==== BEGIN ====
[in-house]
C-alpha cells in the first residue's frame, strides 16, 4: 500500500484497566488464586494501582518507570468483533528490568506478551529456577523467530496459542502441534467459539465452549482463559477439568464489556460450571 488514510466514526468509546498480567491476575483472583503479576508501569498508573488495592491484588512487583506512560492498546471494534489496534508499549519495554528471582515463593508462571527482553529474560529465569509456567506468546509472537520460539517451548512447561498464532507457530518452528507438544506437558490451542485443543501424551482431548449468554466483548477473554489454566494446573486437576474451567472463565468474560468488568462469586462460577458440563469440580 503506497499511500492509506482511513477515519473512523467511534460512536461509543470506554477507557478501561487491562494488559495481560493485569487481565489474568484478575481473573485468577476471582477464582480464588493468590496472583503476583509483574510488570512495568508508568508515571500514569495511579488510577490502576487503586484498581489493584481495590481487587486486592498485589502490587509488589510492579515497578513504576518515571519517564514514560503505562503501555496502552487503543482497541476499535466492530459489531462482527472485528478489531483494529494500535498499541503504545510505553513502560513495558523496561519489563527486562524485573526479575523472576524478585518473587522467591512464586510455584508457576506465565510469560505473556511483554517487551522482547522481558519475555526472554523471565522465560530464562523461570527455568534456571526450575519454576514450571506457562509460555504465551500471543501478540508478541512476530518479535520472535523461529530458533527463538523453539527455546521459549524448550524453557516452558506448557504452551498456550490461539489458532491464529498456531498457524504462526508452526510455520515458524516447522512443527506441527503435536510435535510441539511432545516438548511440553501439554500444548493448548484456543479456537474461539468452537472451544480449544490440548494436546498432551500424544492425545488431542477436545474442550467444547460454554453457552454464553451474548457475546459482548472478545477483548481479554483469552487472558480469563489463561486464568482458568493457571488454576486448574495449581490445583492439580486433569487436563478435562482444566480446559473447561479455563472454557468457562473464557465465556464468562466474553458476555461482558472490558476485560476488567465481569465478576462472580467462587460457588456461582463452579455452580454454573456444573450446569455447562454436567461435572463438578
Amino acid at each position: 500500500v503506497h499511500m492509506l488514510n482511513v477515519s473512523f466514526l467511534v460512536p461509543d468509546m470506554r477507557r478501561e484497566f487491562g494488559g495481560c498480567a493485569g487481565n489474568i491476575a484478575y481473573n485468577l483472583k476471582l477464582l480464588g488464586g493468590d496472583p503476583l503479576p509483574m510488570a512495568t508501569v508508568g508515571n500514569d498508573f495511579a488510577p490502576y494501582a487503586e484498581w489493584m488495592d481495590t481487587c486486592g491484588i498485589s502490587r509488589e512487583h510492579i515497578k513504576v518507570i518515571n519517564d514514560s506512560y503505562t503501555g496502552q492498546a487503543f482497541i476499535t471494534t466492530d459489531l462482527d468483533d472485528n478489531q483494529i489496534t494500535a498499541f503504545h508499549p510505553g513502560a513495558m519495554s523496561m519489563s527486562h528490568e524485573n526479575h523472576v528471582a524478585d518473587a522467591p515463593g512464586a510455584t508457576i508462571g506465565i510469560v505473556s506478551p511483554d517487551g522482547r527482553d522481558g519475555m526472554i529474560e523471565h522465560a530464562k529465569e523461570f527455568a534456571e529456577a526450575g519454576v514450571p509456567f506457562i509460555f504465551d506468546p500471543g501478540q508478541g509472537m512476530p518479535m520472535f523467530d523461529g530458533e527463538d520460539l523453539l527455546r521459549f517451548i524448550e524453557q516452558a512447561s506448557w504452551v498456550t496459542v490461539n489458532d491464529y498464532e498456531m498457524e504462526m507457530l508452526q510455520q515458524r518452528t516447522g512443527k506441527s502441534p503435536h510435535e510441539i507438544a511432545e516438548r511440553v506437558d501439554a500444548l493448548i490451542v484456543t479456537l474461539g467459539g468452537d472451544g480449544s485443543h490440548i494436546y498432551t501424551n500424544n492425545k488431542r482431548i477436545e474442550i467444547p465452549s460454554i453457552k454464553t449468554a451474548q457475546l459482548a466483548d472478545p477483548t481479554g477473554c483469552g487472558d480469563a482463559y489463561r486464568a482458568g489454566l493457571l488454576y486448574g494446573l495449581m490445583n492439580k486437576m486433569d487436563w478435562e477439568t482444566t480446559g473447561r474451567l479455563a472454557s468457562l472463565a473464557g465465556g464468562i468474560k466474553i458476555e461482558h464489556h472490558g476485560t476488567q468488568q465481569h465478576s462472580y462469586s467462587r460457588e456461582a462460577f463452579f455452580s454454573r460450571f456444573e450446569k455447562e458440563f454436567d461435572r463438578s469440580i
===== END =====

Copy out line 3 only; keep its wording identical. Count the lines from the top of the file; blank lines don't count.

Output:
Amino acid at each position: 500500500v503506497h499511500m492509506l488514510n482511513v477515519s473512523f466514526l467511534v460512536p461509543d468509546m470506554r477507557r478501561e484497566f487491562g494488559g495481560c498480567a493485569g487481565n489474568i491476575a484478575y481473573n485468577l483472583k476471582l477464582l480464588g488464586g493468590d496472583p503476583l503479576p509483574m510488570a512495568t508501569v508508568g508515571n500514569d498508573f495511579a488510577p490502576y494501582a487503586e484498581w489493584m488495592d481495590t481487587c486486592g491484588i498485589s502490587r509488589e512487583h510492579i515497578k513504576v518507570i518515571n519517564d514514560s506512560y503505562t503501555g496502552q492498546a487503543f482497541i476499535t471494534t466492530d459489531l462482527d468483533d472485528n478489531q483494529i489496534t494500535a498499541f503504545h508499549p510505553g513502560a513495558m519495554s523496561m519489563s527486562h528490568e524485573n526479575h523472576v528471582a524478585d518473587a522467591p515463593g512464586a510455584t508457576i508462571g506465565i510469560v505473556s506478551p511483554d517487551g522482547r527482553d522481558g519475555m526472554i529474560e523471565h522465560a530464562k529465569e523461570f527455568a534456571e529456577a526450575g519454576v514450571p509456567f506457562i509460555f504465551d506468546p500471543g501478540q508478541g509472537m512476530p518479535m520472535f523467530d523461529g530458533e527463538d520460539l523453539l527455546r521459549f517451548i524448550e524453557q516452558a512447561s506448557w504452551v498456550t496459542v490461539n489458532d491464529y498464532e498456531m498457524e504462526m507457530l508452526q510455520q515458524r518452528t516447522g512443527k506441527s502441534p503435536h510435535e510441539i507438544a511432545e516438548r511440553v506437558d501439554a500444548l493448548i490451542v484456543t479456537l474461539g467459539g468452537d472451544g480449544s485443543h490440548i494436546y498432551t501424551n500424544n492425545k488431542r482431548i477436545e474442550i467444547p465452549s460454554i453457552k454464553t449468554a451474548q457475546l459482548a466483548d472478545p477483548t481479554g477473554c483469552g487472558d480469563a482463559y489463561r486464568a482458568g489454566l493457571l488454576y486448574g494446573l495449581m490445583n492439580k486437576m486433569d487436563w478435562e477439568t482444566t480446559g473447561r474451567l479455563a472454557s468457562l472463565a473464557g465465556g464468562i468474560k466474553i458476555e461482558h464489556h472490558g476485560t476488567q468488568q465481569h465478576s462472580y462469586s467462587r460457588e456461582a462460577f463452579f455452580s454454573r460450571f456444573e450446569k455447562e458440563f454436567d461435572r463438578s469440580i